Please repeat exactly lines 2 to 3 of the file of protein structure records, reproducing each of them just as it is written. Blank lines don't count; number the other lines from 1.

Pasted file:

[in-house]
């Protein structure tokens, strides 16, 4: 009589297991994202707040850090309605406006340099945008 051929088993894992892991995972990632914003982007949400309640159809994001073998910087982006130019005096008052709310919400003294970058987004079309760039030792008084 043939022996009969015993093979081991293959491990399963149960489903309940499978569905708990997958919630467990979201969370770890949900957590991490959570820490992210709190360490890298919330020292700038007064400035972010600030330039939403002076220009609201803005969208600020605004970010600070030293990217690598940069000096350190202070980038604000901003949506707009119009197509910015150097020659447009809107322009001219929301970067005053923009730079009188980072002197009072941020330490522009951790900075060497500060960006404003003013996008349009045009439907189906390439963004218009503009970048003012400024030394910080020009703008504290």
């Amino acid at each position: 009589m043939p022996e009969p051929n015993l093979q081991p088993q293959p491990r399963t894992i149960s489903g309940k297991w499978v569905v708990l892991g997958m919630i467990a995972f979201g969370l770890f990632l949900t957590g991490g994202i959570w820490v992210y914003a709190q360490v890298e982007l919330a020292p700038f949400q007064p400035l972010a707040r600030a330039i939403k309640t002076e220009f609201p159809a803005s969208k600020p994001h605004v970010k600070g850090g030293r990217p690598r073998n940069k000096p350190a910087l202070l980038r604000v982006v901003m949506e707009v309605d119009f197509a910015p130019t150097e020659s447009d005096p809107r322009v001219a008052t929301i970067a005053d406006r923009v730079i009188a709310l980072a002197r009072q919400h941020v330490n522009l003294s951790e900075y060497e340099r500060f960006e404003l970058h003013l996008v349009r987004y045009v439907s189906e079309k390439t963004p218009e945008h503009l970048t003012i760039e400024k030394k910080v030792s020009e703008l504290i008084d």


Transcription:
């Protein structure tokens, strides 16, 4: 009589297991994202707040850090309605406006340099945008 051929088993894992892991995972990632914003982007949400309640159809994001073998910087982006130019005096008052709310919400003294970058987004079309760039030792008084 043939022996009969015993093979081991293959491990399963149960489903309940499978569905708990997958919630467990979201969370770890949900957590991490959570820490992210709190360490890298919330020292700038007064400035972010600030330039939403002076220009609201803005969208600020605004970010600070030293990217690598940069000096350190202070980038604000901003949506707009119009197509910015150097020659447009809107322009001219929301970067005053923009730079009188980072002197009072941020330490522009951790900075060497500060960006404003003013996008349009045009439907189906390439963004218009503009970048003012400024030394910080020009703008504290």
């Amino acid at each position: 009589m043939p022996e009969p051929n015993l093979q081991p088993q293959p491990r399963t894992i149960s489903g309940k297991w499978v569905v708990l892991g997958m919630i467990a995972f979201g969370l770890f990632l949900t957590g991490g994202i959570w820490v992210y914003a709190q360490v890298e982007l919330a020292p700038f949400q007064p400035l972010a707040r600030a330039i939403k309640t002076e220009f609201p159809a803005s969208k600020p994001h605004v970010k600070g850090g030293r990217p690598r073998n940069k000096p350190a910087l202070l980038r604000v982006v901003m949506e707009v309605d119009f197509a910015p130019t150097e020659s447009d005096p809107r322009v001219a008052t929301i970067a005053d406006r923009v730079i009188a709310l980072a002197r009072q919400h941020v330490n522009l003294s951790e900075y060497e340099r500060f960006e404003l970058h003013l996008v349009r987004y045009v439907s189906e079309k390439t963004p218009e945008h503009l970048t003012i760039e400024k030394k910080v030792s020009e703008l504290i008084d």